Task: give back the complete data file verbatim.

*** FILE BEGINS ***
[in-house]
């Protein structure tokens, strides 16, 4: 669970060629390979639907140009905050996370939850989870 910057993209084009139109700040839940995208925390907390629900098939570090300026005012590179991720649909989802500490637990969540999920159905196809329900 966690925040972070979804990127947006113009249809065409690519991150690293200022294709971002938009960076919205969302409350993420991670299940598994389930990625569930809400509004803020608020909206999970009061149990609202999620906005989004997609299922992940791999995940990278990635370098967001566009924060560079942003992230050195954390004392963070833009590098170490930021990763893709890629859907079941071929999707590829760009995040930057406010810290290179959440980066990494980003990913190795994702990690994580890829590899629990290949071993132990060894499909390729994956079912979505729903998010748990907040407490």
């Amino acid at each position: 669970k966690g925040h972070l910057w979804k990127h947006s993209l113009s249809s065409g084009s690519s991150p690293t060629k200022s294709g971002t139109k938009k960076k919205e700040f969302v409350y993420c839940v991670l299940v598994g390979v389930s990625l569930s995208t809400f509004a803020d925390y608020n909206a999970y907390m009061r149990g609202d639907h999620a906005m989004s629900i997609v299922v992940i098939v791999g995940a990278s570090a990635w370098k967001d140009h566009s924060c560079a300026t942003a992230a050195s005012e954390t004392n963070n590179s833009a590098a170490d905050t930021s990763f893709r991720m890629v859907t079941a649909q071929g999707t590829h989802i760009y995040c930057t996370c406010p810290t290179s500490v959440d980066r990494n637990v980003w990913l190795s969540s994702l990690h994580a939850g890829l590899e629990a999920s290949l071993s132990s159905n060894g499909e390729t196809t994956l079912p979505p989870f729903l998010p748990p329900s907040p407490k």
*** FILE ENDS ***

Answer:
[in-house]
């Protein structure tokens, strides 16, 4: 669970060629390979639907140009905050996370939850989870 910057993209084009139109700040839940995208925390907390629900098939570090300026005012590179991720649909989802500490637990969540999920159905196809329900 966690925040972070979804990127947006113009249809065409690519991150690293200022294709971002938009960076919205969302409350993420991670299940598994389930990625569930809400509004803020608020909206999970009061149990609202999620906005989004997609299922992940791999995940990278990635370098967001566009924060560079942003992230050195954390004392963070833009590098170490930021990763893709890629859907079941071929999707590829760009995040930057406010810290290179959440980066990494980003990913190795994702990690994580890829590899629990290949071993132990060894499909390729994956079912979505729903998010748990907040407490």
């Amino acid at each position: 669970k966690g925040h972070l910057w979804k990127h947006s993209l113009s249809s065409g084009s690519s991150p690293t060629k200022s294709g971002t139109k938009k960076k919205e700040f969302v409350y993420c839940v991670l299940v598994g390979v389930s990625l569930s995208t809400f509004a803020d925390y608020n909206a999970y907390m009061r149990g609202d639907h999620a906005m989004s629900i997609v299922v992940i098939v791999g995940a990278s570090a990635w370098k967001d140009h566009s924060c560079a300026t942003a992230a050195s005012e954390t004392n963070n590179s833009a590098a170490d905050t930021s990763f893709r991720m890629v859907t079941a649909q071929g999707t590829h989802i760009y995040c930057t996370c406010p810290t290179s500490v959440d980066r990494n637990v980003w990913l190795s969540s994702l990690h994580a939850g890829l590899e629990a999920s290949l071993s132990s159905n060894g499909e390729t196809t994956l079912p979505p989870f729903l998010p748990p329900s907040p407490k």